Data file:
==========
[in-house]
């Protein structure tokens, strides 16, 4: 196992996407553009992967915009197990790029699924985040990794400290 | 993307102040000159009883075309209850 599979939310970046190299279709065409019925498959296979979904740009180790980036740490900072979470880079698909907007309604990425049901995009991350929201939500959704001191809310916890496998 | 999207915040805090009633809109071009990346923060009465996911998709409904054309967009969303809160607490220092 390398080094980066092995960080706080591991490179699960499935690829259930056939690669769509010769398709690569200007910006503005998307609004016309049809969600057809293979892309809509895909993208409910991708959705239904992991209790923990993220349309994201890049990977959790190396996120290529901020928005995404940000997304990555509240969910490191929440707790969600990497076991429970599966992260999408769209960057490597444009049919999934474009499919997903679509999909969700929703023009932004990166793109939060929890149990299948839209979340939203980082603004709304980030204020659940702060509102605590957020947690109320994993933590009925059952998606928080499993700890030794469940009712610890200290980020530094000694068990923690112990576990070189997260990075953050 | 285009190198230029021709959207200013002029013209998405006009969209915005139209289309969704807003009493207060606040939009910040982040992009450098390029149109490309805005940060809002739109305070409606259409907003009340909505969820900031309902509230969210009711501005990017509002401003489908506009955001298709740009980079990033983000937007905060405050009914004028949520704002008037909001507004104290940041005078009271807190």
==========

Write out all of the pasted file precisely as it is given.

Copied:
[in-house]
């Protein structure tokens, strides 16, 4: 196992996407553009992967915009197990790029699924985040990794400290 | 993307102040000159009883075309209850 599979939310970046190299279709065409019925498959296979979904740009180790980036740490900072979470880079698909907007309604990425049901995009991350929201939500959704001191809310916890496998 | 999207915040805090009633809109071009990346923060009465996911998709409904054309967009969303809160607490220092 390398080094980066092995960080706080591991490179699960499935690829259930056939690669769509010769398709690569200007910006503005998307609004016309049809969600057809293979892309809509895909993208409910991708959705239904992991209790923990993220349309994201890049990977959790190396996120290529901020928005995404940000997304990555509240969910490191929440707790969600990497076991429970599966992260999408769209960057490597444009049919999934474009499919997903679509999909969700929703023009932004990166793109939060929890149990299948839209979340939203980082603004709304980030204020659940702060509102605590957020947690109320994993933590009925059952998606928080499993700890030794469940009712610890200290980020530094000694068990923690112990576990070189997260990075953050 | 285009190198230029021709959207200013002029013209998405006009969209915005139209289309969704807003009493207060606040939009910040982040992009450098390029149109490309805005940060809002739109305070409606259409907003009340909505969820900031309902509230969210009711501005990017509002401003489908506009955001298709740009980079990033983000937007905060405050009914004028949520704002008037909001507004104290940041005078009271807190």